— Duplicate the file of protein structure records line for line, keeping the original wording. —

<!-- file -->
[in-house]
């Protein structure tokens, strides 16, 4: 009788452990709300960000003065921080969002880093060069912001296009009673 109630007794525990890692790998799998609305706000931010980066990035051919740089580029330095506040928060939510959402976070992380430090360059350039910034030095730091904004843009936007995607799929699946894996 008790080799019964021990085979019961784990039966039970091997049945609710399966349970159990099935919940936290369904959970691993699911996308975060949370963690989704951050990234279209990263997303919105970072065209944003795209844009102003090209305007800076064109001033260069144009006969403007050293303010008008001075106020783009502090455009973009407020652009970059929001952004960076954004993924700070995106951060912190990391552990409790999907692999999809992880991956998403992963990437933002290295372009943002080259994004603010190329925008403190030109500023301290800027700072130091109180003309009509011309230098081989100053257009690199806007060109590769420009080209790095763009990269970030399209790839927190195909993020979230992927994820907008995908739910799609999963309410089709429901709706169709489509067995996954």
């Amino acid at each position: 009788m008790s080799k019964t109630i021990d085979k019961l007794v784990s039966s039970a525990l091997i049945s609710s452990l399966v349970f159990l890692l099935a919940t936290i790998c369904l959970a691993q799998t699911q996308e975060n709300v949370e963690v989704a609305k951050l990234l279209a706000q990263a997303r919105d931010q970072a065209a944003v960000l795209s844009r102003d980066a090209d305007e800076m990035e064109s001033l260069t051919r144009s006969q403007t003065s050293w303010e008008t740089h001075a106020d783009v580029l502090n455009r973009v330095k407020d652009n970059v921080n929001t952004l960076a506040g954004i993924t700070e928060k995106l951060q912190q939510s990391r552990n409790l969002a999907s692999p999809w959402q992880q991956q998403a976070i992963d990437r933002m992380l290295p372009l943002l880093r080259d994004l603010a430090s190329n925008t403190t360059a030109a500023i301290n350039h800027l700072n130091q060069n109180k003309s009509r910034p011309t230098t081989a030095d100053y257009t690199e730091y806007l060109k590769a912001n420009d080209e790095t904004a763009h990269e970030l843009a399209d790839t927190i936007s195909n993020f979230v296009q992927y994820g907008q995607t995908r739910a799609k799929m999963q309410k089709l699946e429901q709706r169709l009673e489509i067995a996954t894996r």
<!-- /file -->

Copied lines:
[in-house]
């Protein structure tokens, strides 16, 4: 009788452990709300960000003065921080969002880093060069912001296009009673 109630007794525990890692790998799998609305706000931010980066990035051919740089580029330095506040928060939510959402976070992380430090360059350039910034030095730091904004843009936007995607799929699946894996 008790080799019964021990085979019961784990039966039970091997049945609710399966349970159990099935919940936290369904959970691993699911996308975060949370963690989704951050990234279209990263997303919105970072065209944003795209844009102003090209305007800076064109001033260069144009006969403007050293303010008008001075106020783009502090455009973009407020652009970059929001952004960076954004993924700070995106951060912190990391552990409790999907692999999809992880991956998403992963990437933002290295372009943002080259994004603010190329925008403190030109500023301290800027700072130091109180003309009509011309230098081989100053257009690199806007060109590769420009080209790095763009990269970030399209790839927190195909993020979230992927994820907008995908739910799609999963309410089709429901709706169709489509067995996954």
């Amino acid at each position: 009788m008790s080799k019964t109630i021990d085979k019961l007794v784990s039966s039970a525990l091997i049945s609710s452990l399966v349970f159990l890692l099935a919940t936290i790998c369904l959970a691993q799998t699911q996308e975060n709300v949370e963690v989704a609305k951050l990234l279209a706000q990263a997303r919105d931010q970072a065209a944003v960000l795209s844009r102003d980066a090209d305007e800076m990035e064109s001033l260069t051919r144009s006969q403007t003065s050293w303010e008008t740089h001075a106020d783009v580029l502090n455009r973009v330095k407020d652009n970059v921080n929001t952004l960076a506040g954004i993924t700070e928060k995106l951060q912190q939510s990391r552990n409790l969002a999907s692999p999809w959402q992880q991956q998403a976070i992963d990437r933002m992380l290295p372009l943002l880093r080259d994004l603010a430090s190329n925008t403190t360059a030109a500023i301290n350039h800027l700072n130091q060069n109180k003309s009509r910034p011309t230098t081989a030095d100053y257009t690199e730091y806007l060109k590769a912001n420009d080209e790095t904004a763009h990269e970030l843009a399209d790839t927190i936007s195909n993020f979230v296009q992927y994820g907008q995607t995908r739910a799609k799929m999963q309410k089709l699946e429901q709706r169709l009673e489509i067995a996954t894996r």